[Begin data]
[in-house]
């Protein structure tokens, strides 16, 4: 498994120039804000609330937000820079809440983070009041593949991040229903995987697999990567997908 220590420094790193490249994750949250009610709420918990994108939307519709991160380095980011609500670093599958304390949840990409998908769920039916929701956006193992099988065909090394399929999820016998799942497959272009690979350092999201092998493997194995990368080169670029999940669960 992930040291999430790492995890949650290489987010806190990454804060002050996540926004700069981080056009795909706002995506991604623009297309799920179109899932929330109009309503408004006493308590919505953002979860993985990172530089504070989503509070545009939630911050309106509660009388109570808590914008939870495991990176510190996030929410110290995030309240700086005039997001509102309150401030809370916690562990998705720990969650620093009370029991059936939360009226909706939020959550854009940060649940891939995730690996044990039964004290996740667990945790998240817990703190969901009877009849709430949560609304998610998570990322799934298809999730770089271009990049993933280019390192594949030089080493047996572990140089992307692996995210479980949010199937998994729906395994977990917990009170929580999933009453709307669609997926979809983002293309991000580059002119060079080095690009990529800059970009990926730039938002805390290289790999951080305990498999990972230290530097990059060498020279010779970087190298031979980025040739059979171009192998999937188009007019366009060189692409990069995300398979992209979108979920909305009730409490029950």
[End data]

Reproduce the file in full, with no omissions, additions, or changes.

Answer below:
[in-house]
């Protein structure tokens, strides 16, 4: 498994120039804000609330937000820079809440983070009041593949991040229903995987697999990567997908 220590420094790193490249994750949250009610709420918990994108939307519709991160380095980011609500670093599958304390949840990409998908769920039916929701956006193992099988065909090394399929999820016998799942497959272009690979350092999201092998493997194995990368080169670029999940669960 992930040291999430790492995890949650290489987010806190990454804060002050996540926004700069981080056009795909706002995506991604623009297309799920179109899932929330109009309503408004006493308590919505953002979860993985990172530089504070989503509070545009939630911050309106509660009388109570808590914008939870495991990176510190996030929410110290995030309240700086005039997001509102309150401030809370916690562990998705720990969650620093009370029991059936939360009226909706939020959550854009940060649940891939995730690996044990039964004290996740667990945790998240817990703190969901009877009849709430949560609304998610998570990322799934298809999730770089271009990049993933280019390192594949030089080493047996572990140089992307692996995210479980949010199937998994729906395994977990917990009170929580999933009453709307669609997926979809983002293309991000580059002119060079080095690009990529800059970009990926730039938002805390290289790999951080305990498999990972230290530097990059060498020279010779970087190298031979980025040739059979171009192998999937188009007019366009060189692409990069995300398979992209979108979920909305009730409490029950």